Wednesday, December 16, 2015

Something New

Close up of project on 16s Toika
Napkins being woven on 16s Toika

I am trying something new.
Both looms currently have projects on them and I am going to write a blog post daily about the things I know best.  After weaving for more than a decade, I have learned many lessons.

1.  Keep records.  I have used several different project planning sheets, some found online and other from classes I have taken.  As a result, I have created my own personal planning sheet to include the calculation that are important for my planning process.  I start every project, even samples, by recording my project plan.  It includes all the information about the warp, weft and finished project.  I calculate my warp length and the total yards of warp yarn required to weave the project.  In addition, I calculate my ppi (picks per inch) and the total yards of weft yarn required to complete the project.  If I am uncertain about how much yarn I have in the color I plan to use, I will weigh it and calculate the yards on the cone.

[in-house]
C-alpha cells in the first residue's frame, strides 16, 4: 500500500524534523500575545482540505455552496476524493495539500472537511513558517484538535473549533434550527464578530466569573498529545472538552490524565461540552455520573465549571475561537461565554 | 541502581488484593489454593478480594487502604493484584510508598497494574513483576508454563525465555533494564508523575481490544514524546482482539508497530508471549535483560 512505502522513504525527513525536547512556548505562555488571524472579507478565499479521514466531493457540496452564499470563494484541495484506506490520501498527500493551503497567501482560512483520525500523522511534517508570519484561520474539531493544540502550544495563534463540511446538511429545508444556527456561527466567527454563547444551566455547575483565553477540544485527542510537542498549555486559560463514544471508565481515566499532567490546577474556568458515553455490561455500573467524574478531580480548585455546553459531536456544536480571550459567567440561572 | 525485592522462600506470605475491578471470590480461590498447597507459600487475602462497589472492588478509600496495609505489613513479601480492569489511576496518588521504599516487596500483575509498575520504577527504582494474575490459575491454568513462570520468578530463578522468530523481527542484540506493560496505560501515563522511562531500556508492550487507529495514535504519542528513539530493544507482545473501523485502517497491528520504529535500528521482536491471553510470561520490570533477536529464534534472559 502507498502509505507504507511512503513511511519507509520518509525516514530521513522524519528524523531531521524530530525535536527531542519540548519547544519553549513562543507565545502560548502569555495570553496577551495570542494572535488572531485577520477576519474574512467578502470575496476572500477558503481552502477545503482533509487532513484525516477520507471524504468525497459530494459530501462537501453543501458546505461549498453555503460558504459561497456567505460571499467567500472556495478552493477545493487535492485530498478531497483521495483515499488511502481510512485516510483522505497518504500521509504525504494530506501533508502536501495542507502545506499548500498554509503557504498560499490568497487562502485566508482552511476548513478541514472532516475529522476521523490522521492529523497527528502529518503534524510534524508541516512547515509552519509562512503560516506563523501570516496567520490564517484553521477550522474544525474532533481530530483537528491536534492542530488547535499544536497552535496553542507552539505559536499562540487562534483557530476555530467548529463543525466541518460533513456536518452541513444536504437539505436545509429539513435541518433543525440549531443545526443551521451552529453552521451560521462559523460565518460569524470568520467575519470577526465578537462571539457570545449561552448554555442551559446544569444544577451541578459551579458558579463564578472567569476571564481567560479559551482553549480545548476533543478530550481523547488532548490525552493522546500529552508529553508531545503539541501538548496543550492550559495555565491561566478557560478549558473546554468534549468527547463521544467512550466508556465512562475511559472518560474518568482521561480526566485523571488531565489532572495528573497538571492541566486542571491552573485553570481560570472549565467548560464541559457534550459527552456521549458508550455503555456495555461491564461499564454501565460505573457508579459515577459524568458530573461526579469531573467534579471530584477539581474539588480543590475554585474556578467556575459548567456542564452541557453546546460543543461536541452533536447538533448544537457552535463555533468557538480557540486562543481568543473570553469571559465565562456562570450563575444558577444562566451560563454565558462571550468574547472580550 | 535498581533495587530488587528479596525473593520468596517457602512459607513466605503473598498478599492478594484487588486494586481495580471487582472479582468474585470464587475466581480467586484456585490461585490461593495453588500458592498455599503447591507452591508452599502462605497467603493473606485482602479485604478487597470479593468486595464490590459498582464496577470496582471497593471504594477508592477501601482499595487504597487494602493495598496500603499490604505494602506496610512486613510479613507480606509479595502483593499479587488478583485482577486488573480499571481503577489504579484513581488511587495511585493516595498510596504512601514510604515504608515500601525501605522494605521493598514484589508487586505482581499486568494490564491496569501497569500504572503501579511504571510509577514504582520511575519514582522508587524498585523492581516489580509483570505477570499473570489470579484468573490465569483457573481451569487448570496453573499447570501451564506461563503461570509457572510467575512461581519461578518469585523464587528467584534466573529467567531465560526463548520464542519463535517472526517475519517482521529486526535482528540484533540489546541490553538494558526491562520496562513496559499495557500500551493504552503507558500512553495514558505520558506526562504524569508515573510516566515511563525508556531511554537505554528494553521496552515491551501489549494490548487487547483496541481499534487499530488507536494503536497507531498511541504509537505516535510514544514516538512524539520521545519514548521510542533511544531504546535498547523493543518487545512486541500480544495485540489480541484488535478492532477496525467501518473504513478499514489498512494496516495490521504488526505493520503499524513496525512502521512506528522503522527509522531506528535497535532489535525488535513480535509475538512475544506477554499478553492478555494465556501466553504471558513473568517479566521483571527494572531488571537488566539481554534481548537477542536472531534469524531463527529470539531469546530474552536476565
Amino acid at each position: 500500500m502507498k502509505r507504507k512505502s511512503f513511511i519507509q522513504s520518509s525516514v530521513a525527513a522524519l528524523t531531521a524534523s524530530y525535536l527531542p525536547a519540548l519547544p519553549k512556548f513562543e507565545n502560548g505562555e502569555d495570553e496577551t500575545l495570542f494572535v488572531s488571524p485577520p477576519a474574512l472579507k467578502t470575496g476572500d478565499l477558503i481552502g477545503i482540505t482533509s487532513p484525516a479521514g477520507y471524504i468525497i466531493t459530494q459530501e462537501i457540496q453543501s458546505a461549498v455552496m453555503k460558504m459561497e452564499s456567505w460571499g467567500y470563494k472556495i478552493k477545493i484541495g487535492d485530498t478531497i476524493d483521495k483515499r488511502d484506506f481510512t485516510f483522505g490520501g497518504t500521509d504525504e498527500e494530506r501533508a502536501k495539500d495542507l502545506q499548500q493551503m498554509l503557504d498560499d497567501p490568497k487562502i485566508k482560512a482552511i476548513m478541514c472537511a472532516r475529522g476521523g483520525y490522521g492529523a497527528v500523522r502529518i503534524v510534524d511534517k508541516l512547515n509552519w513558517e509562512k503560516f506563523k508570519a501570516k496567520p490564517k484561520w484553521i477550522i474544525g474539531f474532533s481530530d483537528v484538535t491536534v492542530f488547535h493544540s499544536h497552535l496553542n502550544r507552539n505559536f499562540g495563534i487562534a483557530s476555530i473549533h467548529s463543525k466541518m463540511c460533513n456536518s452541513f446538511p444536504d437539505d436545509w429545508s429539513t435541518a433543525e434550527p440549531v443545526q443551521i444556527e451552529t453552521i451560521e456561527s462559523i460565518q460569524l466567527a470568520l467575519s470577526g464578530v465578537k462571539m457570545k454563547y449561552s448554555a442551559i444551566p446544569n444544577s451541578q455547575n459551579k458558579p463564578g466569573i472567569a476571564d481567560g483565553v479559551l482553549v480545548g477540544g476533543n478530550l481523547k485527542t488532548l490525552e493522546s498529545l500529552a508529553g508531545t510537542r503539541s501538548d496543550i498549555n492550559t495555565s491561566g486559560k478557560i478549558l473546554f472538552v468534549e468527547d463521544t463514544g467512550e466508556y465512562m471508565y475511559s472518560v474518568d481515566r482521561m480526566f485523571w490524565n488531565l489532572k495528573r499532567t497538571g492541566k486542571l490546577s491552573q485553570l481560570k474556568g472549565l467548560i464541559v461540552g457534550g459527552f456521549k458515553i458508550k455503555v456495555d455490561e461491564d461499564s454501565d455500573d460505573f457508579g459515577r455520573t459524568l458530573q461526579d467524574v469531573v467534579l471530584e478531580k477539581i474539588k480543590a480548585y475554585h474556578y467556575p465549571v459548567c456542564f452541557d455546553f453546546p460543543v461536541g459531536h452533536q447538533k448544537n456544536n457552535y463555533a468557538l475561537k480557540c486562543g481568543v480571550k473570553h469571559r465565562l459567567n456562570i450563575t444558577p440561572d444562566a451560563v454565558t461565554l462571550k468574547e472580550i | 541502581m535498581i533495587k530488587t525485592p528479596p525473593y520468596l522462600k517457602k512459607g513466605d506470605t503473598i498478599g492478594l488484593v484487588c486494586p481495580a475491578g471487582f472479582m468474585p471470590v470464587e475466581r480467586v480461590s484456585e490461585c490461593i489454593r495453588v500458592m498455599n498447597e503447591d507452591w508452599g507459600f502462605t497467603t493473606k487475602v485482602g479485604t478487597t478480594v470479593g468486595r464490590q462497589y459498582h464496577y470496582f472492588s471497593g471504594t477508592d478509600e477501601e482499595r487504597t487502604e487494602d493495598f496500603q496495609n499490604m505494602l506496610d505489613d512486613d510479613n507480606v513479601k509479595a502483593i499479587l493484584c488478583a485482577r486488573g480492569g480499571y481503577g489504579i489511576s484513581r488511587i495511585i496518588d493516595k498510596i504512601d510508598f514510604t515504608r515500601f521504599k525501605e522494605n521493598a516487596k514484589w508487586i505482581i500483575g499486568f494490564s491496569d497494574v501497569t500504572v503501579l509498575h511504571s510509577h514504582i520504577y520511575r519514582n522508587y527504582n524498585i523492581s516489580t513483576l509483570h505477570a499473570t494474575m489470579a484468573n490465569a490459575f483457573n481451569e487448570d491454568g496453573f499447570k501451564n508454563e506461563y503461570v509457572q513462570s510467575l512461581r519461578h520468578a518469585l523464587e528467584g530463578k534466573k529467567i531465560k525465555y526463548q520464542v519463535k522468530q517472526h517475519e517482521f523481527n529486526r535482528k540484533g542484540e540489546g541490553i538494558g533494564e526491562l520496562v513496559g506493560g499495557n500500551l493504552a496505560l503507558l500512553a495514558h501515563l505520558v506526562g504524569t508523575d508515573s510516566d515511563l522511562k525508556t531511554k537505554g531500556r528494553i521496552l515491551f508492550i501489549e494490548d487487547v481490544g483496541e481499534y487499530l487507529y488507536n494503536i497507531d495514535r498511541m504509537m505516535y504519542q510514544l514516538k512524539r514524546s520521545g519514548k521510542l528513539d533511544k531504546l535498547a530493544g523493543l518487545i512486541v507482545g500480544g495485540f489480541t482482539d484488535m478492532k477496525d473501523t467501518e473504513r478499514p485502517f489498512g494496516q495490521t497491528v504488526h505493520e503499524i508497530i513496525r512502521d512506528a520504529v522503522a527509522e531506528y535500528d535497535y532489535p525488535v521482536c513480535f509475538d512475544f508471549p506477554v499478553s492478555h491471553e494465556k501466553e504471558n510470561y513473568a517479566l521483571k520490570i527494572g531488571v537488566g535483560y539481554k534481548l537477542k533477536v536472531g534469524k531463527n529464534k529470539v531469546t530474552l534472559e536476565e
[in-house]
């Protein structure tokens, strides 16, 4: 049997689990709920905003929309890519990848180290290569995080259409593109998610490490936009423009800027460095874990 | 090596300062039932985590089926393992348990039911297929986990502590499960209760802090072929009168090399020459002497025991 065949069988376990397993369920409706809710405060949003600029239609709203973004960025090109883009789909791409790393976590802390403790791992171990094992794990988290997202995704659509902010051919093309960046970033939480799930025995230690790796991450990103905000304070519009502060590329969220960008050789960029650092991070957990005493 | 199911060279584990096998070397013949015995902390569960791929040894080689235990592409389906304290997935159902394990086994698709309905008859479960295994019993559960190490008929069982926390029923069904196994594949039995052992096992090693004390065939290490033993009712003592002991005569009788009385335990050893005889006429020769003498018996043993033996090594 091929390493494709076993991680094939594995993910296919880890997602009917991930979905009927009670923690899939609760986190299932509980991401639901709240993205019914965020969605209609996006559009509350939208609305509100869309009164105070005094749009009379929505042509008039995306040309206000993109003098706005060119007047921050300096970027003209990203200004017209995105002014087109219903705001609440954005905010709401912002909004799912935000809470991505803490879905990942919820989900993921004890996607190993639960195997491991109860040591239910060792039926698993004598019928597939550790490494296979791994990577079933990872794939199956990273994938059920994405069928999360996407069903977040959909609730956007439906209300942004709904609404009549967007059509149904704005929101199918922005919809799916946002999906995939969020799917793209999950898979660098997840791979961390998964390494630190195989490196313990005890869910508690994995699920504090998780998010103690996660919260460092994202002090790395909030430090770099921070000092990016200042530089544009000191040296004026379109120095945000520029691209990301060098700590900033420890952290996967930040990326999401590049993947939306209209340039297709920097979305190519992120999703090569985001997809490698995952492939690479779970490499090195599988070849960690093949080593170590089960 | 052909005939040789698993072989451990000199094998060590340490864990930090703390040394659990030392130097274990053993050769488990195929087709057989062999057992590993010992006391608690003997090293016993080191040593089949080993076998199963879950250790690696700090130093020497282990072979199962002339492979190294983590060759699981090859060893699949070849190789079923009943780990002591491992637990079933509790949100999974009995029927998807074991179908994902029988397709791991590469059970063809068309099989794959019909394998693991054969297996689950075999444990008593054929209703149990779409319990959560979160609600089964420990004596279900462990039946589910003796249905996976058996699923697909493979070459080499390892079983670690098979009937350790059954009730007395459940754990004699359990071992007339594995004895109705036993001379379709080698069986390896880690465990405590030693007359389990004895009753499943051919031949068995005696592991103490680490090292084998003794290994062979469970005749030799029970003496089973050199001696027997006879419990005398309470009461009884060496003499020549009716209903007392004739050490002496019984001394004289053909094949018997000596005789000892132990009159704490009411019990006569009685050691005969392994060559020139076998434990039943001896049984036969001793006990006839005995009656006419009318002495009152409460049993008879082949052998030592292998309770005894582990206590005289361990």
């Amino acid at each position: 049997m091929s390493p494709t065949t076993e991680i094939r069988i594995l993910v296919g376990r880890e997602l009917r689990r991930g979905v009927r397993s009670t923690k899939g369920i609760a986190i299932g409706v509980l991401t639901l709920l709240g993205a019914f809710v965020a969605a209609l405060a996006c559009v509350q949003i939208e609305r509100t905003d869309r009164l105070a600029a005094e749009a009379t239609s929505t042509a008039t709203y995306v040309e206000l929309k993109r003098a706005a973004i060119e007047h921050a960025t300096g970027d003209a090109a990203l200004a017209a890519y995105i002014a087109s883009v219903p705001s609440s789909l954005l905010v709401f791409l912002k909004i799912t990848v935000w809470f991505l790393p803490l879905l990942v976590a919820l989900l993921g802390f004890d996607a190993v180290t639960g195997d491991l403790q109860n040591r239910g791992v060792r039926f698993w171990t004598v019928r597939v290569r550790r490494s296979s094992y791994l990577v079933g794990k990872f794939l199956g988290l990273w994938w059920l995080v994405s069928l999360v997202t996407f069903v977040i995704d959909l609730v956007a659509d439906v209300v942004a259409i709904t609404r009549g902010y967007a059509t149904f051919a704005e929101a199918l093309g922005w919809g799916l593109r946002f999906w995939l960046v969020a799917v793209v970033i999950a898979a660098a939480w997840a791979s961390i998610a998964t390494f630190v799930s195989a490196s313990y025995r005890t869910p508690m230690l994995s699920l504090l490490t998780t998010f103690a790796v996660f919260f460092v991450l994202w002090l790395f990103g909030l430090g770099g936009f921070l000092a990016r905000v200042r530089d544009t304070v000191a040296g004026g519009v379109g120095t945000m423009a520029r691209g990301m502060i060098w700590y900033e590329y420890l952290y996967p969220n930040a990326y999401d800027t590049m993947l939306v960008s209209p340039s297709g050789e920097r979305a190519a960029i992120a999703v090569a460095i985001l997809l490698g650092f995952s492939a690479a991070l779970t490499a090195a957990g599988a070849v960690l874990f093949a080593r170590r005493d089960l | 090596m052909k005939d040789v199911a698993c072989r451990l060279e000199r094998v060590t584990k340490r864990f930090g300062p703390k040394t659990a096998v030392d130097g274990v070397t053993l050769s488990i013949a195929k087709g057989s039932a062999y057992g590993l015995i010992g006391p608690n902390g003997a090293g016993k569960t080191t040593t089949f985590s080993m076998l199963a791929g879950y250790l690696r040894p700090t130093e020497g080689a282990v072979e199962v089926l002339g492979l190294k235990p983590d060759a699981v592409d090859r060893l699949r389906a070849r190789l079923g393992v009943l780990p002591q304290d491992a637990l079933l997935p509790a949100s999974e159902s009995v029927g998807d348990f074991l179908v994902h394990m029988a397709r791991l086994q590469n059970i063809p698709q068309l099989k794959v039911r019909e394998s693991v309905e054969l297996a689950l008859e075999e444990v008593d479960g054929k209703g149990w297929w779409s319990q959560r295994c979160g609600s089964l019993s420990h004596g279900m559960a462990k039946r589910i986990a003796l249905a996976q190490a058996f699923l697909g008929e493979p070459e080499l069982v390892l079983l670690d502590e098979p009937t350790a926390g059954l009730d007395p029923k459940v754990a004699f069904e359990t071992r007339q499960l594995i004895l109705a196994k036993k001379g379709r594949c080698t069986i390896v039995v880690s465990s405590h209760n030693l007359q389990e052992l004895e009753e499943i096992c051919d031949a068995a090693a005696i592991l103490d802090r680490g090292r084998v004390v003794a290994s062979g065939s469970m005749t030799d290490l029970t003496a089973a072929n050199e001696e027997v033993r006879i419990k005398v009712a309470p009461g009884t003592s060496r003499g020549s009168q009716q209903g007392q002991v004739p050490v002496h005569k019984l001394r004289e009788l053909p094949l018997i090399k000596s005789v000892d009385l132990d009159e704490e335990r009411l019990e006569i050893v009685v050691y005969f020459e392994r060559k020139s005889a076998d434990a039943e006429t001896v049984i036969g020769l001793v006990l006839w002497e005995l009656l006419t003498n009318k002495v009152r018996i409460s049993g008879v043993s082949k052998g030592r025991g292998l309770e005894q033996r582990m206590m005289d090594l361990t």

2. Sample.  Include at least 18-36" of warp yarn for a sample when calculating the length of your warp.  Make certain you include enough warp to take the sample off the loom when it is complete and tie the warp back on the front apron rod.  My first samples neglected to include at least 6-8" for retying after removing the sample and I almost ran short when weaving my final project.

3.  Be willing to make changes in your sett and ppi based on the results from your sample.  In fact, be willing to change your weft yarn altogether.  Your sample should include weaving with several different colors to be certain you have chosen the one you like best.  If you change the sett of your warp, you will need to resley your reed.  If you choose a different size weft yarn, recalculate your total needs on your project planning sheet and check to be certain you have enough yarn.

When it comes to project planning, the most important single lesson I have learned is to be open minded.  You may have conceived of your completed project one way and your experimentation on the loom may take you in a different direction.  Make sure you leave enough warp length to sample each idea and be willing to try different things when you sample.  It will lead to the best possible result.

I could bore you with several stories of how I started with one idea, ran out of yarn or found a different way to do it when sampling and those things led to a different result.  Your sample is a time to have fun and try crazy things.  Don't dismiss anything, try it all.  Save your samples and file them with your completed project plan and a snip of the finished project if you can.

I'll write more about the pictures at the top tomorrow.  The planning was fun!

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